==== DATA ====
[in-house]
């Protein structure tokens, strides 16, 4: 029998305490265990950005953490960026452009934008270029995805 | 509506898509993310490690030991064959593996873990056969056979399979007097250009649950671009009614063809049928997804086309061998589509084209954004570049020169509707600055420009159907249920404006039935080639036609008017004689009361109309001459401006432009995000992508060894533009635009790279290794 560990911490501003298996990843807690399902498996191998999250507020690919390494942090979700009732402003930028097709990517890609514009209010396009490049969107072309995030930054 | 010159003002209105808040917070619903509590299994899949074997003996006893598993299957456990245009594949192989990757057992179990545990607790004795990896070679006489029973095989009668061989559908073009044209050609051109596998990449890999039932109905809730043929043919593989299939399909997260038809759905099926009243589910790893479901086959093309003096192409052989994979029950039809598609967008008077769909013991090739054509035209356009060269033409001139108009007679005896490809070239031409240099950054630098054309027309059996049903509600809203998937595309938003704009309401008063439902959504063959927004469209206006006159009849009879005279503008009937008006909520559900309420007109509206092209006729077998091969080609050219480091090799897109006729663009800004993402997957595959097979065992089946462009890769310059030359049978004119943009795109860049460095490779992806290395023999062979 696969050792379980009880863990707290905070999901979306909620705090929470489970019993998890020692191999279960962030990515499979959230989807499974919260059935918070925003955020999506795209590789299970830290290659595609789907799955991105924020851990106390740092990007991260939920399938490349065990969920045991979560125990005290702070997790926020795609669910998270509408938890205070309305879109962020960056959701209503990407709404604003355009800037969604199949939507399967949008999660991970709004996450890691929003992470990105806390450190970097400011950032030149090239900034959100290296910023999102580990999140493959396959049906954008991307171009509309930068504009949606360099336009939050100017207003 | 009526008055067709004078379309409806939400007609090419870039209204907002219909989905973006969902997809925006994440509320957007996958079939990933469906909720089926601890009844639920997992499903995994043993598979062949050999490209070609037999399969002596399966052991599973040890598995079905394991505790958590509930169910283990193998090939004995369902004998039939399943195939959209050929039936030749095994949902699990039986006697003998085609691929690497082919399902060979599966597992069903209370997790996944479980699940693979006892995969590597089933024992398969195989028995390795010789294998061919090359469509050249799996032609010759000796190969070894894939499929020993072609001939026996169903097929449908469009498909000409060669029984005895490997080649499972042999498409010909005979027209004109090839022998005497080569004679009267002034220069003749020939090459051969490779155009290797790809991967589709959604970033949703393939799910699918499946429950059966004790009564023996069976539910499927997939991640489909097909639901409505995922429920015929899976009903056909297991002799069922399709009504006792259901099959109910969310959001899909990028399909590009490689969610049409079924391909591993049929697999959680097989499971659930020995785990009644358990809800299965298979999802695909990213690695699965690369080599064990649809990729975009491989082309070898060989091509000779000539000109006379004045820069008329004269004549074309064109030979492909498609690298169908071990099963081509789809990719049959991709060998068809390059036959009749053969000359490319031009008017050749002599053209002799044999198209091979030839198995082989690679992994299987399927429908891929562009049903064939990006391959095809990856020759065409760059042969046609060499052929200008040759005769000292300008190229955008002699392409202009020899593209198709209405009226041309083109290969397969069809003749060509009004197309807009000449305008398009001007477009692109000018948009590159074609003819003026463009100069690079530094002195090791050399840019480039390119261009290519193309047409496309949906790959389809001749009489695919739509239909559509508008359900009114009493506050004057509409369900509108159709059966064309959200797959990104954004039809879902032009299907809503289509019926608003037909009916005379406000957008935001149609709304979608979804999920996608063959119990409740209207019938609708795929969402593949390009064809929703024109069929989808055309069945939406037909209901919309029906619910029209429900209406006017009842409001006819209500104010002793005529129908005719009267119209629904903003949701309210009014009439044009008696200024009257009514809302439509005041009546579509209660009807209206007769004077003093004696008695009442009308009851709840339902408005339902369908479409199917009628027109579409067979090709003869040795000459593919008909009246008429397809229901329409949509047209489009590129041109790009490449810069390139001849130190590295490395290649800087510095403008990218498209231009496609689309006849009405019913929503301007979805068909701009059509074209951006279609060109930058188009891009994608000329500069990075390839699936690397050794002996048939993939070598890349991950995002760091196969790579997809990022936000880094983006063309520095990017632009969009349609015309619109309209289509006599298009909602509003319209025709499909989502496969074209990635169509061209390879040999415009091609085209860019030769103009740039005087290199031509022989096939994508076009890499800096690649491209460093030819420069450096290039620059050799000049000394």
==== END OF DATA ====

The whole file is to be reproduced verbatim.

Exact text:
[in-house]
């Protein structure tokens, strides 16, 4: 029998305490265990950005953490960026452009934008270029995805 | 509506898509993310490690030991064959593996873990056969056979399979007097250009649950671009009614063809049928997804086309061998589509084209954004570049020169509707600055420009159907249920404006039935080639036609008017004689009361109309001459401006432009995000992508060894533009635009790279290794 560990911490501003298996990843807690399902498996191998999250507020690919390494942090979700009732402003930028097709990517890609514009209010396009490049969107072309995030930054 | 010159003002209105808040917070619903509590299994899949074997003996006893598993299957456990245009594949192989990757057992179990545990607790004795990896070679006489029973095989009668061989559908073009044209050609051109596998990449890999039932109905809730043929043919593989299939399909997260038809759905099926009243589910790893479901086959093309003096192409052989994979029950039809598609967008008077769909013991090739054509035209356009060269033409001139108009007679005896490809070239031409240099950054630098054309027309059996049903509600809203998937595309938003704009309401008063439902959504063959927004469209206006006159009849009879005279503008009937008006909520559900309420007109509206092209006729077998091969080609050219480091090799897109006729663009800004993402997957595959097979065992089946462009890769310059030359049978004119943009795109860049460095490779992806290395023999062979 696969050792379980009880863990707290905070999901979306909620705090929470489970019993998890020692191999279960962030990515499979959230989807499974919260059935918070925003955020999506795209590789299970830290290659595609789907799955991105924020851990106390740092990007991260939920399938490349065990969920045991979560125990005290702070997790926020795609669910998270509408938890205070309305879109962020960056959701209503990407709404604003355009800037969604199949939507399967949008999660991970709004996450890691929003992470990105806390450190970097400011950032030149090239900034959100290296910023999102580990999140493959396959049906954008991307171009509309930068504009949606360099336009939050100017207003 | 009526008055067709004078379309409806939400007609090419870039209204907002219909989905973006969902997809925006994440509320957007996958079939990933469906909720089926601890009844639920997992499903995994043993598979062949050999490209070609037999399969002596399966052991599973040890598995079905394991505790958590509930169910283990193998090939004995369902004998039939399943195939959209050929039936030749095994949902699990039986006697003998085609691929690497082919399902060979599966597992069903209370997790996944479980699940693979006892995969590597089933024992398969195989028995390795010789294998061919090359469509050249799996032609010759000796190969070894894939499929020993072609001939026996169903097929449908469009498909000409060669029984005895490997080649499972042999498409010909005979027209004109090839022998005497080569004679009267002034220069003749020939090459051969490779155009290797790809991967589709959604970033949703393939799910699918499946429950059966004790009564023996069976539910499927997939991640489909097909639901409505995922429920015929899976009903056909297991002799069922399709009504006792259901099959109910969310959001899909990028399909590009490689969610049409079924391909591993049929697999959680097989499971659930020995785990009644358990809800299965298979999802695909990213690695699965690369080599064990649809990729975009491989082309070898060989091509000779000539000109006379004045820069008329004269004549074309064109030979492909498609690298169908071990099963081509789809990719049959991709060998068809390059036959009749053969000359490319031009008017050749002599053209002799044999198209091979030839198995082989690679992994299987399927429908891929562009049903064939990006391959095809990856020759065409760059042969046609060499052929200008040759005769000292300008190229955008002699392409202009020899593209198709209405009226041309083109290969397969069809003749060509009004197309807009000449305008398009001007477009692109000018948009590159074609003819003026463009100069690079530094002195090791050399840019480039390119261009290519193309047409496309949906790959389809001749009489695919739509239909559509508008359900009114009493506050004057509409369900509108159709059966064309959200797959990104954004039809879902032009299907809503289509019926608003037909009916005379406000957008935001149609709304979608979804999920996608063959119990409740209207019938609708795929969402593949390009064809929703024109069929989808055309069945939406037909209901919309029906619910029209429900209406006017009842409001006819209500104010002793005529129908005719009267119209629904903003949701309210009014009439044009008696200024009257009514809302439509005041009546579509209660009807209206007769004077003093004696008695009442009308009851709840339902408005339902369908479409199917009628027109579409067979090709003869040795000459593919008909009246008429397809229901329409949509047209489009590129041109790009490449810069390139001849130190590295490395290649800087510095403008990218498209231009496609689309006849009405019913929503301007979805068909701009059509074209951006279609060109930058188009891009994608000329500069990075390839699936690397050794002996048939993939070598890349991950995002760091196969790579997809990022936000880094983006063309520095990017632009969009349609015309619109309209289509006599298009909602509003319209025709499909989502496969074209990635169509061209390879040999415009091609085209860019030769103009740039005087290199031509022989096939994508076009890499800096690649491209460093030819420069450096290039620059050799000049000394």